On his scoresheet White wrote down the move 22.Dd2 (i.e. 22.Qd2.) After considering the move for some time, and presumably discovering that it loses on the spot - rook takes on c3 and then knight to e4 forking everything - he erased it, substituted 22.Af4 (22.Bf4) and played that move instead.
I was under the impression that you're not really allowed to do that, so I stopped the clocks and enquired. As it happened there was a FIDE International Arbiter in the room: he indicated that play should continue and so it did. The game ended in an exciting draw, accompanied by power cuts, language difficulties, and drums. I hope to to annotate it here later this week.
I want to stress that there was no deliberate impropriety on the part of my opponent. I don't believe for a moment he was seeking to gain any unfair advantage. However, my understanding is that the change of rule, forbidding the writing down of moves before playing them, came about because it was considered that this constituted the making of notes. As expressed in the current Laws of Chess:
12.2 During play the players are forbidden to make use of any notes, sources of information, advice, or analyse on another chessboard.Now normally I'm sceptical as to whether, say, writing down 1.e4 before playing it is really the sort of note which most chessplayers would consider unfair or unethical - that would more likely be something like carrying your notes on the Tarrasch Defence in your back pocket and consulting them when you forget the theory. So when the rule change was introduced I was sceptical about it, considering it a clumsy means of addressing an unimportant problem and likely to cause more problems than it solved. I think this probably remains my view.
However, it is the rule now, and if writing down the move before playing it may be considered to be making notes, then surely that is clearly so when the move is changed. So what action should be taken? What is the penalty, for infraction of the rules?
After the game I looked up the Laws to see what they specifically said, which is as follows:
Article 8: The recording of the movesNow "forbidden" seems to me quite a strong word. It means that you cannot do it. It appears, as far as I can see, seven times in the Laws: once in this instance, once in 12.2 as shown above, twice in connection with improper use of the clock, twice in connection with mobile phones and once in connection with distracting the opponent.
8.1 In the course of play each player is required to record his own moves and those of his opponent in the correct manner, move after move, as clearly and legibly as possible, in the algebraic notation ... on the "scoresheet" prescribed for the competition. It is forbidden to write the moves in advance, unless the player is claiming a draw according to Article 9.2 or 9.3.(Articles 9.2 and 9.3 refer to threefold repetitions and the 50-move rule respectively - ejh.)
In only one instance - that of a player's mobile ringing - is there any mention of a specific penalty (in that instance, the loss of the game). However, in nearly all cases, the reader is referred to 13.4, which offers the arbiter a range of sanctions, beginning with a warning and ending with a player's expulsion from the event. There are two exceptions. One is the use of mobile phones by non-players, to whom most of the available sanctions could not apply. The other is 8.1, dealing with the writing down of moves before they are played.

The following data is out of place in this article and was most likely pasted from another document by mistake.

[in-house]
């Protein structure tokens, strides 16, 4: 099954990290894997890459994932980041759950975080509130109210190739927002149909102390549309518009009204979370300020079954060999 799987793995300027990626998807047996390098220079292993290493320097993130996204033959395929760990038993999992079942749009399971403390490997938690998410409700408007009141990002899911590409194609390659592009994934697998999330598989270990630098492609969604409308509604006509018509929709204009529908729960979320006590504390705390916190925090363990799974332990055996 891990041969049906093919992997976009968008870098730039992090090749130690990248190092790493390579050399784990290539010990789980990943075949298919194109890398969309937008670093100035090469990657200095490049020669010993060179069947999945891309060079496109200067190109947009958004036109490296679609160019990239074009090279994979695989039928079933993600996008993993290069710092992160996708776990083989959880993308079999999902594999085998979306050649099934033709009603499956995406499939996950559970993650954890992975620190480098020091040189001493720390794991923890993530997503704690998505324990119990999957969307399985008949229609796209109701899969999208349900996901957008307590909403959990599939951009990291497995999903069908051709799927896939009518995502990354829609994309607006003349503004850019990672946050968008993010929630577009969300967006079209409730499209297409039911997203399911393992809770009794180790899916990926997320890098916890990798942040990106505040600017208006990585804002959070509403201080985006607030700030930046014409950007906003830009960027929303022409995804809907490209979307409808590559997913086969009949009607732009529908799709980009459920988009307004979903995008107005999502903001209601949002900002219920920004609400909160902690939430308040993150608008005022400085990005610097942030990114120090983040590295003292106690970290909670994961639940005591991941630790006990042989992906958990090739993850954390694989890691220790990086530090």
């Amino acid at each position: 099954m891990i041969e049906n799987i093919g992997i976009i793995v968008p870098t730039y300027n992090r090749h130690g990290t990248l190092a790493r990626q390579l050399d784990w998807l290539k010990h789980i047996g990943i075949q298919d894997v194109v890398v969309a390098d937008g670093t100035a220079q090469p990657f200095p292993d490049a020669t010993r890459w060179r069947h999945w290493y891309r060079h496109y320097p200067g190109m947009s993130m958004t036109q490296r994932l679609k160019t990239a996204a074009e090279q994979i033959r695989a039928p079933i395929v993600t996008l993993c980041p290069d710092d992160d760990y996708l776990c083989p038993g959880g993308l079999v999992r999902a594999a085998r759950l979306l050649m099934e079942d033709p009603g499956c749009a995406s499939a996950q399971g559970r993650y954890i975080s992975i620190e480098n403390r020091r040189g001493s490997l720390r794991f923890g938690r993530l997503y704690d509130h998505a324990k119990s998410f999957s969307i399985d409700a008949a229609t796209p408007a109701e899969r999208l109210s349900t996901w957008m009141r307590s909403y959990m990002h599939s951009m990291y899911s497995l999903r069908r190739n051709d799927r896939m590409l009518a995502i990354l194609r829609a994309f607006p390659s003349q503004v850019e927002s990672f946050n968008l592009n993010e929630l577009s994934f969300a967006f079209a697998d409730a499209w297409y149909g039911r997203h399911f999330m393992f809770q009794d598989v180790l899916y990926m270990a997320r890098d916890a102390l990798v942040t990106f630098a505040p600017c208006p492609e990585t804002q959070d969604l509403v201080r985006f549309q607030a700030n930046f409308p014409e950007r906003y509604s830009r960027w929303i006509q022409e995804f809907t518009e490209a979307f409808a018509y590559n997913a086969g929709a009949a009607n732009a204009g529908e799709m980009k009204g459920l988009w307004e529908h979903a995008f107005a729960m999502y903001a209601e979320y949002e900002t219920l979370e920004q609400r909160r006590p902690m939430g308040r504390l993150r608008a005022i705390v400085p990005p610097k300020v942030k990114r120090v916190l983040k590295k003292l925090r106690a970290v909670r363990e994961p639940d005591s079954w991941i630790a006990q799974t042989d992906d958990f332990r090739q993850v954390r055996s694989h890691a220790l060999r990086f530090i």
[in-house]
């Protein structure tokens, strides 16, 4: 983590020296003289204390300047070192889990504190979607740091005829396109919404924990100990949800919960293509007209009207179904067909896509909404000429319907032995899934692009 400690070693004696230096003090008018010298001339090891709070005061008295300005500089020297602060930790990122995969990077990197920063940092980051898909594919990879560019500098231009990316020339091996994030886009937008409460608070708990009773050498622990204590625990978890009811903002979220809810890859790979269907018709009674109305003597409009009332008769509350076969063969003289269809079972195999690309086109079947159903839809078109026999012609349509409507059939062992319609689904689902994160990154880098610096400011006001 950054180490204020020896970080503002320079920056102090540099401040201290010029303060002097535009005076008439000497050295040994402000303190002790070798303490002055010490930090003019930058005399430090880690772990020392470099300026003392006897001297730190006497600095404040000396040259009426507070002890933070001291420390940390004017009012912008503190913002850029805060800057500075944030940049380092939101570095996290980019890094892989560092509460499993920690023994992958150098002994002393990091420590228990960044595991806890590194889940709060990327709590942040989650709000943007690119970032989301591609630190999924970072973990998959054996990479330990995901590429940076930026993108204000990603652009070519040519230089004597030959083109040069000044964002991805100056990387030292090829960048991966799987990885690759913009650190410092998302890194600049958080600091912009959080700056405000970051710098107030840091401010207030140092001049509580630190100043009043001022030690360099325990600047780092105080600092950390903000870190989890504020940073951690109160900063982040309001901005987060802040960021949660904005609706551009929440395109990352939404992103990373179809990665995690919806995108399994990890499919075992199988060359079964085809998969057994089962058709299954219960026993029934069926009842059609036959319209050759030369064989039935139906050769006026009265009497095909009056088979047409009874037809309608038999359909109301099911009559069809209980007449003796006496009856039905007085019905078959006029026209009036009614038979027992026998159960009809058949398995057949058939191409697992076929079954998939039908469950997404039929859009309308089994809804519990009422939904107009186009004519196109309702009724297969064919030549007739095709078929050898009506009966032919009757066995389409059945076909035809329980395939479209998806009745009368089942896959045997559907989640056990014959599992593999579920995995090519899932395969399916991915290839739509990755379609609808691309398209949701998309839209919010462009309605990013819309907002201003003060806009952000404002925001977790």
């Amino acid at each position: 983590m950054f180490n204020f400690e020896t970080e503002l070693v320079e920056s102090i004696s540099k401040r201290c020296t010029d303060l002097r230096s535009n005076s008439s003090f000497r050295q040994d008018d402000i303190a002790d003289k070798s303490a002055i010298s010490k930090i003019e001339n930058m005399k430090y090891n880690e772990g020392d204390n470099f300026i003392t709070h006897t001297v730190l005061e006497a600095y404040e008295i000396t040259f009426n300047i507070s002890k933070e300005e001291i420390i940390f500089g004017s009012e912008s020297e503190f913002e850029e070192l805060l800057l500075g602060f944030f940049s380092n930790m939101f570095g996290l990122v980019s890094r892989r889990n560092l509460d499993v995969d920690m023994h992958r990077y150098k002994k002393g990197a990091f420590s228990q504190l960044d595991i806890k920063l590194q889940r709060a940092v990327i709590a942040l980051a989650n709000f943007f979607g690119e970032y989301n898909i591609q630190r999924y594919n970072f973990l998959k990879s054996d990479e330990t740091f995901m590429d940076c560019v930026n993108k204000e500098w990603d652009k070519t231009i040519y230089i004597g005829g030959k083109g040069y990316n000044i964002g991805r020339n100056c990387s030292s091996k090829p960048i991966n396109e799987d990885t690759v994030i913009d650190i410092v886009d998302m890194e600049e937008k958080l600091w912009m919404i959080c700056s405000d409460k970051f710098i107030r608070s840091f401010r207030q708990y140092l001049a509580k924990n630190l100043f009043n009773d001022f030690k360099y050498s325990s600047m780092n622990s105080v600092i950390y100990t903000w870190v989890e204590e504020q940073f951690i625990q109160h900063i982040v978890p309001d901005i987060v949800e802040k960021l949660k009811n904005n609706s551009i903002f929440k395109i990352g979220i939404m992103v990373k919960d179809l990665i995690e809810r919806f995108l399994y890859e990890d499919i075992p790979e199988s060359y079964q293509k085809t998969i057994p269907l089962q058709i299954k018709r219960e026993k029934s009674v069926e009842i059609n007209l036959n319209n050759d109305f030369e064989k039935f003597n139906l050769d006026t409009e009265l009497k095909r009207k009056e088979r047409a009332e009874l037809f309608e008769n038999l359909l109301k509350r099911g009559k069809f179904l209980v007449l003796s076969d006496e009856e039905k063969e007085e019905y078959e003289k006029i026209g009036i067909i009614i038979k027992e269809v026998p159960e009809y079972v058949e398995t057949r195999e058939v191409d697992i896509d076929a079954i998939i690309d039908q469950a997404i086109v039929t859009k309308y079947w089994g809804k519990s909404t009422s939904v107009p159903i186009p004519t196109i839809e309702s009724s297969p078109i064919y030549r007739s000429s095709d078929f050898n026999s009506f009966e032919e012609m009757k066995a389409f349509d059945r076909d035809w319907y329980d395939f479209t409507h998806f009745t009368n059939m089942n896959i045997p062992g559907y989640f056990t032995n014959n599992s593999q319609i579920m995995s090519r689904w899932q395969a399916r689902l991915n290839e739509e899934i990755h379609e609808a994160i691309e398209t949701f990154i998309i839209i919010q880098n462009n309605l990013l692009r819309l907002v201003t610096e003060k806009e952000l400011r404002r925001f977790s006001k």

Now we can, if you like, infer that 13.4 applies and that an arbiter should take action of some degree against the offender, for engaging in actions that are, after all, "forbidden". But it might be helpful if it actually said so. As for what those sanctions should actually be - the Laws, if you read the Preface, try not to be too prescriptive, quite probably correctly. But this being so, we would perhaps expect to be guided by precedent, and by custom and practice.
So what penalty, or what action, should (and do) infractions of this rule attract? There has to be something, even if it is only a warning. There surely can be nothing more absurd than stating that an action is forbidden - and yet permitting it without penalty or warning when it actually occurs. Forbidden does not mean permitted: they are antonyms if ever I heard them.
I would be interested in readers' experiences of this issue, especially, though not exclusively, readers with experience as arbiters, or with experience of the question arising in international tournaments with experienced arbiters present. What does happen? What should happen? And does the rule have any practical meaning? As far as I'm concerned, I wouldn't be distressed if they abolished it, but while it exists, it seems to be that it should be observed and that players and arbiters both should have some idea as to how this should take place, so that we can have a reasonable expectation of what will happen if there is an infraction.
I don't care very much about what happened in this particular game, in which there was no intention to benefit the player or to distract the opponent, and in which the result of the individual game could not have affected the match. But I do think the issue should be explored, because it has come up before and it is going to come up again. In practice, is the infraction of the rule ignored? It's not the first time I've seen it ignored - in a tournament last year, an opponent did it persistently, after I had asked him not to, and then continued to do so even after I had asked an arbiter to observe - and the arbiter said nothing. Because if it is going to be ignored in practice then the rule should not exist. To me, a rule persistently unenforced brings the whole body of law into disrepute.